very large harmonic currents into the ac
power line.
•  At substantial power levels, this type of
rectifier is not allowed
Harmonic amplitude,
percent of fundamental
100%
100%
91%
80%
THD = 136%
Distortion factor = 59%
73%
60%
52%
40%
32%
19% 15% 15%
13% 9%
20%
0%
1
3
5
7
9
11
13
15
17
19
Harmonic number
ECEN 5807, Spring 2015
16
The Ideal Rectifier
The Ideal Rectifier
Modeling
the basic
Modeling
the basic functions
of idealfunctions
converters
of ideal converters
DC-DC
Dc-dcconverter:
converter:
AC-DC
Ac-dcrectifier:
rectifier:
DCtransformer
transformer
dc
“Loss-free resistor”
iac(t)
1 : M(D)
Vg
+
–
R
+
+
V
vac(t)
–
–
Ideal rectifier (LFR)
2
p(t) = vac / Re
Re(vcontrol)
+
v(t)
dc
output
vcontrol
17
i(t)
–
ac
input
ECEN 5807, Spring 2015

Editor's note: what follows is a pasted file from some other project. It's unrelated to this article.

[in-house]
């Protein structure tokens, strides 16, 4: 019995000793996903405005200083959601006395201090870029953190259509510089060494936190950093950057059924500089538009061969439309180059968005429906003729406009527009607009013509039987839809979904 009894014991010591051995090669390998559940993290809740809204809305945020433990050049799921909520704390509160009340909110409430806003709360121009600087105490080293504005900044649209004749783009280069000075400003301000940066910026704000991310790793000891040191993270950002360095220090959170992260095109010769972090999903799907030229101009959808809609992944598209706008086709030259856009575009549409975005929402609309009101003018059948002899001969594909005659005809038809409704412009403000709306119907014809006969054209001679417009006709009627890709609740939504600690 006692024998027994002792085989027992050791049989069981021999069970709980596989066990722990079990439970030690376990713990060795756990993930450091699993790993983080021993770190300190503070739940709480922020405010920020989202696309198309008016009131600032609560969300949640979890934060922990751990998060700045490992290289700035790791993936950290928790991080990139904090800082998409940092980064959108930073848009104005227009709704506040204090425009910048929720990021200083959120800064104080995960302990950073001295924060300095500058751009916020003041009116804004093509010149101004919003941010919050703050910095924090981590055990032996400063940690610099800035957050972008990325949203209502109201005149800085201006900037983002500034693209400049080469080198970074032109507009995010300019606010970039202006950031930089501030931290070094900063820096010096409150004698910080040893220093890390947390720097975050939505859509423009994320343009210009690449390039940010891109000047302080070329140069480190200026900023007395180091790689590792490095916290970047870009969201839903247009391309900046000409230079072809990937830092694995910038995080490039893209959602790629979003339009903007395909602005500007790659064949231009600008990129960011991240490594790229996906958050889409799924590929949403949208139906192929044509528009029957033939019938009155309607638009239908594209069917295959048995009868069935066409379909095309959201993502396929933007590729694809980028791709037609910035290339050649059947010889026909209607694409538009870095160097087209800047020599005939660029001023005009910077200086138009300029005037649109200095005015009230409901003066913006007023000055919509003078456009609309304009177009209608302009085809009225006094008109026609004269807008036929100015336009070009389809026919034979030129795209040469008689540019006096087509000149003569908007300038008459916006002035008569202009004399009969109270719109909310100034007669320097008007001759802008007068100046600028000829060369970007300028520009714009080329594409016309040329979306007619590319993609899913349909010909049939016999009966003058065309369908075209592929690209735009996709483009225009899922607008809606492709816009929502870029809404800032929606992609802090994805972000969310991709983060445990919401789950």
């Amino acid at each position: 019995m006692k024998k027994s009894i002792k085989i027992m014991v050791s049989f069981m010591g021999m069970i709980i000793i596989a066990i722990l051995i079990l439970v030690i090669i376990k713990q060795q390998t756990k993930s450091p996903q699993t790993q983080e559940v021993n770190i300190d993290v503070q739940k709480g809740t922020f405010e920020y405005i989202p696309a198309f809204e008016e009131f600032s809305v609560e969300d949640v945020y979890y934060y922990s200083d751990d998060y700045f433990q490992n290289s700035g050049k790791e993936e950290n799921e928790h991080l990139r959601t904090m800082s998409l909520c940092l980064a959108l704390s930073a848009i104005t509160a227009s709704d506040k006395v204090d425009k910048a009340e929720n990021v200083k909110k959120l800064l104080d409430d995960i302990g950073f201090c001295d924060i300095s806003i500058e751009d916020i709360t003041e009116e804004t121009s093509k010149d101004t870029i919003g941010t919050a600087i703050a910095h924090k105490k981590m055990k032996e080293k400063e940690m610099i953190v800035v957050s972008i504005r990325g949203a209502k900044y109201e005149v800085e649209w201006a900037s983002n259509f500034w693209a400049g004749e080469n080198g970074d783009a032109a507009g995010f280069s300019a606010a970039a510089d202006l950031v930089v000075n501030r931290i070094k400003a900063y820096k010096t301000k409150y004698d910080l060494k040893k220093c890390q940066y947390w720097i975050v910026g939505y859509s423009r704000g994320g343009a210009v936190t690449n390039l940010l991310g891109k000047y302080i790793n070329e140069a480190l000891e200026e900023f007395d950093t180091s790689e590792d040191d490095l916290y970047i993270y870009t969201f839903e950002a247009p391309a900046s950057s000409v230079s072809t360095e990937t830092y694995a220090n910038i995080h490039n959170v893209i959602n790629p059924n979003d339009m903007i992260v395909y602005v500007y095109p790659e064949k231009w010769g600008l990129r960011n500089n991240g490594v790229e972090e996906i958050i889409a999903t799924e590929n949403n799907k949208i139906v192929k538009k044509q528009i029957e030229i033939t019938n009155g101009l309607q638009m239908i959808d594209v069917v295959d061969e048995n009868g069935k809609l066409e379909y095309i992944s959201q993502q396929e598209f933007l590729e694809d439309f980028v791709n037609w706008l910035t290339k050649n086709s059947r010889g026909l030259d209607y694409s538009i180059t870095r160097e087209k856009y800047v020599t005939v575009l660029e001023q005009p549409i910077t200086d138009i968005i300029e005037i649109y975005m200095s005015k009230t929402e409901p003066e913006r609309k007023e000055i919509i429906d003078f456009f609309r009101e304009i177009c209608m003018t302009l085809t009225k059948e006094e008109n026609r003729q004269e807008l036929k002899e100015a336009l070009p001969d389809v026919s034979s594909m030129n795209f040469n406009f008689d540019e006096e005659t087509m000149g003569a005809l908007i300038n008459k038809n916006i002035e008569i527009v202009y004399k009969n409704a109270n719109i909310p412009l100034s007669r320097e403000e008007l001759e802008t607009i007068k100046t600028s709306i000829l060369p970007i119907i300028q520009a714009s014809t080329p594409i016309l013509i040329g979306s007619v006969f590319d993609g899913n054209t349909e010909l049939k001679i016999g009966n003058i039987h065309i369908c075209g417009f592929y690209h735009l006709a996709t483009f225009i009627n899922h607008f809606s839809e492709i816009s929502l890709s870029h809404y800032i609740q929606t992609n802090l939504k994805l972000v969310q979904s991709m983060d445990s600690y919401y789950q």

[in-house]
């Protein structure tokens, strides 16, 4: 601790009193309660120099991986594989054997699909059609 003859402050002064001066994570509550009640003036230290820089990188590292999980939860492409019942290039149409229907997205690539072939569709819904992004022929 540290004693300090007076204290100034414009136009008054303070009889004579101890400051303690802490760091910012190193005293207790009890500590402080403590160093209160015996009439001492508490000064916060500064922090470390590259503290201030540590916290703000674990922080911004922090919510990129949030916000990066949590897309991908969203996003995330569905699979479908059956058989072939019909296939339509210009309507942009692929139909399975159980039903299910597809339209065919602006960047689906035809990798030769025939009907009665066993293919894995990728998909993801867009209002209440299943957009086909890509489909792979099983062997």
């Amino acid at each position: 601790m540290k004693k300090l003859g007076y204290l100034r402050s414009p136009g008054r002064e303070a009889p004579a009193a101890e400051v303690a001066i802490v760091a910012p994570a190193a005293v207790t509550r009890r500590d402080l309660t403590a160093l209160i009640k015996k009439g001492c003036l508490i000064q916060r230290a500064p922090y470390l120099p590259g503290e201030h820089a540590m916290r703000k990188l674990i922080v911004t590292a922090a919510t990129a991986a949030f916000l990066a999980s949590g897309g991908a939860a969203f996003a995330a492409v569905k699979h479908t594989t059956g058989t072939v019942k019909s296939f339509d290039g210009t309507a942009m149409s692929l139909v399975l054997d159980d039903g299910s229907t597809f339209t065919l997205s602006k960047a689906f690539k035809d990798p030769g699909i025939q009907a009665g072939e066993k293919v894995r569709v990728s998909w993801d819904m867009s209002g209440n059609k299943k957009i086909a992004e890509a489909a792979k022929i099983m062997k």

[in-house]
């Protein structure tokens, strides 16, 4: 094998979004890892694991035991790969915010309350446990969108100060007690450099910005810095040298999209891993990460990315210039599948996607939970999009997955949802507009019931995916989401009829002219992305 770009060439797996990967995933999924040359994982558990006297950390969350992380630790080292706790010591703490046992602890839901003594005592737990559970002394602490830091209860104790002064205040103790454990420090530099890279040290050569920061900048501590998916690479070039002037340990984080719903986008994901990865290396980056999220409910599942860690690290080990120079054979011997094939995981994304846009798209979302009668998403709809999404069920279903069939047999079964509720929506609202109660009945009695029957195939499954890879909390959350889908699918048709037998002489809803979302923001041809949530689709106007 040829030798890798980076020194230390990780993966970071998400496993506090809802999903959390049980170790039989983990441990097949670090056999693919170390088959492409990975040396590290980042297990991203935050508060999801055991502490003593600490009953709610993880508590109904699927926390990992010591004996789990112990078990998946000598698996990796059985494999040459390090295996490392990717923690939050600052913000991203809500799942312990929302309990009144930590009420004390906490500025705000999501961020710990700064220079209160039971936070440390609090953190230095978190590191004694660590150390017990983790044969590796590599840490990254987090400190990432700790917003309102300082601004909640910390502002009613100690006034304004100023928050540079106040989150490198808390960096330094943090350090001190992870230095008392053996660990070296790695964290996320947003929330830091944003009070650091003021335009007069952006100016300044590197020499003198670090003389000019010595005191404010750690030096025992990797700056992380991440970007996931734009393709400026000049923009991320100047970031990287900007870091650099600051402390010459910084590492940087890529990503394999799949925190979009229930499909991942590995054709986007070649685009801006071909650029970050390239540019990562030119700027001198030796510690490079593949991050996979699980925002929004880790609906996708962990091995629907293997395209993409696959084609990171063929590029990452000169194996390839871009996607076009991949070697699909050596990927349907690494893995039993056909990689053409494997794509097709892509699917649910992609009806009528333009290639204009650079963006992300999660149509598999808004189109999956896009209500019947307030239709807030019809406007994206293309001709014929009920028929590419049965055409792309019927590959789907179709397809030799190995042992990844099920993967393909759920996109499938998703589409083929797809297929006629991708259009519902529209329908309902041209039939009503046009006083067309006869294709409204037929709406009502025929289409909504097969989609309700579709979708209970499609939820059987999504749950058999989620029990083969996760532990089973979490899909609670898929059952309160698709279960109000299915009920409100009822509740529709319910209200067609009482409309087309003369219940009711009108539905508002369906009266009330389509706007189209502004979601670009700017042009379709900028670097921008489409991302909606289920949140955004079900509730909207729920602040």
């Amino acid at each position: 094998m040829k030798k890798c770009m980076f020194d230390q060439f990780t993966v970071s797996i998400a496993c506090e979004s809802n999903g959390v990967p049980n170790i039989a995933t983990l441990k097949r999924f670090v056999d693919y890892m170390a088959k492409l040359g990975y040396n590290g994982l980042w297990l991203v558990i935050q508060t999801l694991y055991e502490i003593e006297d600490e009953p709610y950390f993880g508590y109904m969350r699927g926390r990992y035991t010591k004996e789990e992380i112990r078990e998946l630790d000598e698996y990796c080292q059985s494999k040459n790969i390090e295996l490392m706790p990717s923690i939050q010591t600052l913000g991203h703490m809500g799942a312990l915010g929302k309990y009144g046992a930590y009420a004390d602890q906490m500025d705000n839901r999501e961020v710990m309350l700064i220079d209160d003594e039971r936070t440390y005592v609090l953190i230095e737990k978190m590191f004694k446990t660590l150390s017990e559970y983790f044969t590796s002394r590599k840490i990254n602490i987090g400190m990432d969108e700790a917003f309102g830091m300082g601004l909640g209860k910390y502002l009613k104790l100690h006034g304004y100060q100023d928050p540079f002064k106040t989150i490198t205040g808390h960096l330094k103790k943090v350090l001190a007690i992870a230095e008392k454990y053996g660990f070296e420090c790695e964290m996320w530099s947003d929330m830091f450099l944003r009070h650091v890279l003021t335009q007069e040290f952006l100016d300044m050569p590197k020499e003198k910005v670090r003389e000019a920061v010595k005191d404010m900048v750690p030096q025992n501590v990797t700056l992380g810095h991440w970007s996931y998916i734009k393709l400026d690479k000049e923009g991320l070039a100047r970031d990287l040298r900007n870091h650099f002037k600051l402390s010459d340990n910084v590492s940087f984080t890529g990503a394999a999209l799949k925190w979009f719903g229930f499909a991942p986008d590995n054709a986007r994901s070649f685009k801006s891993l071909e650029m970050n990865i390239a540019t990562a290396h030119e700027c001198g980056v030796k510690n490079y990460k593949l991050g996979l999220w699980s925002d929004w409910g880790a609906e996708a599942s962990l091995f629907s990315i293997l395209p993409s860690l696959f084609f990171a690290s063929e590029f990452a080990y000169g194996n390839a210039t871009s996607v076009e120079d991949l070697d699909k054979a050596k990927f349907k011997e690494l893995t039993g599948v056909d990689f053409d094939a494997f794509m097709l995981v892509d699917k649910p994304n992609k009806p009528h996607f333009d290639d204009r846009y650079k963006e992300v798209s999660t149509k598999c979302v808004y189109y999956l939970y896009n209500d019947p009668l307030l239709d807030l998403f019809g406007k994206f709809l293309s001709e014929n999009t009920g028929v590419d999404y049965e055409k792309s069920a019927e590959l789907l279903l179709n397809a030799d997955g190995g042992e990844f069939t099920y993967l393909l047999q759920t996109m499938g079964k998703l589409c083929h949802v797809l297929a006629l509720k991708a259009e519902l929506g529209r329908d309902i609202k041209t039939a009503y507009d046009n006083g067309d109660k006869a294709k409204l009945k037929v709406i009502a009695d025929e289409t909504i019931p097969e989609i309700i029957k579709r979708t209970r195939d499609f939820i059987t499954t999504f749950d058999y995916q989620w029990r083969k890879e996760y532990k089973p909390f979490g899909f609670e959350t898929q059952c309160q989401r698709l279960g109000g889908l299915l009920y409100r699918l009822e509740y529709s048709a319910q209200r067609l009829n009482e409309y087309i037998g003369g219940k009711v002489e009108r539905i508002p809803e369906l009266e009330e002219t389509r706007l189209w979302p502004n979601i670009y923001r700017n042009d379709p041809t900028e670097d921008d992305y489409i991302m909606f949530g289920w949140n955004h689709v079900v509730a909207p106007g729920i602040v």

“loss-free resistor”
Controlling a dc-dc converter
to
behave
as
an
ideal
rectifier
Controlling a DC-DC Converter to Behave as an Ideal Rectifier
dc-dc converter
ig(t)
1 : M(d(t))
+
iac(t)
vac(t)
i(t)
+
vg(t)
v(t)
–
–
d(t)
ig
controller
vg
Controller varies d(t) as necessary, to cause ig(t) to be proportional to vg(t)
Controller varies d(t) as necessary, to cause ig(t) to
be proportional to vg(t)
ECEN 5807, Spring 2015
18
C
R
Next Lecture
Begin with circuit averaging and averaged switch modeling
Assignment: read Sections 7.4 and 7.5
ECEN 5807, Spring 2015
19
Was this manual useful for you? yes no
Thank you for your participation!

* Your assessment is very important for improving the work of artificial intelligence, which forms the content of this project

Download PDF

advertisement